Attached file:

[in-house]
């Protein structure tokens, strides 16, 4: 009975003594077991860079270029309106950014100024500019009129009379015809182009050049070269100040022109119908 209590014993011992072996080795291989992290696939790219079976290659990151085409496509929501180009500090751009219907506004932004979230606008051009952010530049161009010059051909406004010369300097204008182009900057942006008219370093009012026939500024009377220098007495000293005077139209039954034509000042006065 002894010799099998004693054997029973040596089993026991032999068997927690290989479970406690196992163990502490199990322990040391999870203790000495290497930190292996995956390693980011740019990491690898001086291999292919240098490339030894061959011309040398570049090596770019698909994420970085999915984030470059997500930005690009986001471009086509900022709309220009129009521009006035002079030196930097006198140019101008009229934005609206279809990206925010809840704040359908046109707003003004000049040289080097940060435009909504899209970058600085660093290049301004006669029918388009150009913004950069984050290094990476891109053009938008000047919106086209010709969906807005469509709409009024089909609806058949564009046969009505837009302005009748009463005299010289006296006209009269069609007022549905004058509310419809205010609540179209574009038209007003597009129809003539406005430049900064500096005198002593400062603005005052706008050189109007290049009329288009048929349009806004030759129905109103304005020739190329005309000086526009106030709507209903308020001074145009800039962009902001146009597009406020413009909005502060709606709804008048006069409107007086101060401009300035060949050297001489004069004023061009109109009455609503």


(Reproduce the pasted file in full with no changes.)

[in-house]
């Protein structure tokens, strides 16, 4: 009975003594077991860079270029309106950014100024500019009129009379015809182009050049070269100040022109119908 209590014993011992072996080795291989992290696939790219079976290659990151085409496509929501180009500090751009219907506004932004979230606008051009952010530049161009010059051909406004010369300097204008182009900057942006008219370093009012026939500024009377220098007495000293005077139209039954034509000042006065 002894010799099998004693054997029973040596089993026991032999068997927690290989479970406690196992163990502490199990322990040391999870203790000495290497930190292996995956390693980011740019990491690898001086291999292919240098490339030894061959011309040398570049090596770019698909994420970085999915984030470059997500930005690009986001471009086509900022709309220009129009521009006035002079030196930097006198140019101008009229934005609206279809990206925010809840704040359908046109707003003004000049040289080097940060435009909504899209970058600085660093290049301004006669029918388009150009913004950069984050290094990476891109053009938008000047919106086209010709969906807005469509709409009024089909609806058949564009046969009505837009302005009748009463005299010289006296006209009269069609007022549905004058509310419809205010609540179209574009038209007003597009129809003539406005430049900064500096005198002593400062603005005052706008050189109007290049009329288009048929349009806004030759129905109103304005020739190329005309000086526009106030709507209903308020001074145009800039962009902001146009597009406020413009909005502060709606709804008048006069409107007086101060401009300035060949050297001489004069004023061009109109009455609503």